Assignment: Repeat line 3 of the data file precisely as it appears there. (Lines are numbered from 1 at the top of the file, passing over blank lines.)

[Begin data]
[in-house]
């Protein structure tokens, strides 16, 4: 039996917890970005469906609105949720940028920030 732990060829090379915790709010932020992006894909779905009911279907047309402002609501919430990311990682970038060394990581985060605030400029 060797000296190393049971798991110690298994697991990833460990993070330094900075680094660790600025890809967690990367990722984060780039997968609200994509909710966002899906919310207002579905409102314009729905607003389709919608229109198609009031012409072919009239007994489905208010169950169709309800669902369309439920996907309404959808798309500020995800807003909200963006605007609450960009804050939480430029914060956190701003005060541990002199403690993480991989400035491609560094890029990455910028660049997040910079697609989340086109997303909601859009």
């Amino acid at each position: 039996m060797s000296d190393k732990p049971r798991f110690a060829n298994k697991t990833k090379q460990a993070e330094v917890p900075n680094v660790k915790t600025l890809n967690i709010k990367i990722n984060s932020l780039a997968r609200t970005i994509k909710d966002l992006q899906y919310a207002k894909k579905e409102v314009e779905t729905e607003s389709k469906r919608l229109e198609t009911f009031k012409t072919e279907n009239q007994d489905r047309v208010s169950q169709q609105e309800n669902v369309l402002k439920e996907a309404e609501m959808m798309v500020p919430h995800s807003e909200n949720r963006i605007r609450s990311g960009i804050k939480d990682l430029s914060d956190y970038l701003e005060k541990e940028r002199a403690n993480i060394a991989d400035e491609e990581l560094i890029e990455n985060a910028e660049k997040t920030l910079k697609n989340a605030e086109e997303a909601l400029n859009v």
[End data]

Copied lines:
């Amino acid at each position: 039996m060797s000296d190393k732990p049971r798991f110690a060829n298994k697991t990833k090379q460990a993070e330094v917890p900075n680094v660790k915790t600025l890809n967690i709010k990367i990722n984060s932020l780039a997968r609200t970005i994509k909710d966002l992006q899906y919310a207002k894909k579905e409102v314009e779905t729905e607003s389709k469906r919608l229109e198609t009911f009031k012409t072919e279907n009239q007994d489905r047309v208010s169950q169709q609105e309800n669902v369309l402002k439920e996907a309404e609501m959808m798309v500020p919430h995800s807003e909200n949720r963006i605007r609450s990311g960009i804050k939480d990682l430029s914060d956190y970038l701003e005060k541990e940028r002199a403690n993480i060394a991989d400035e491609e990581l560094i890029e990455n985060a910028e660049k997040t920030l910079k697609n989340a605030e086109e997303a909601l400029n859009v």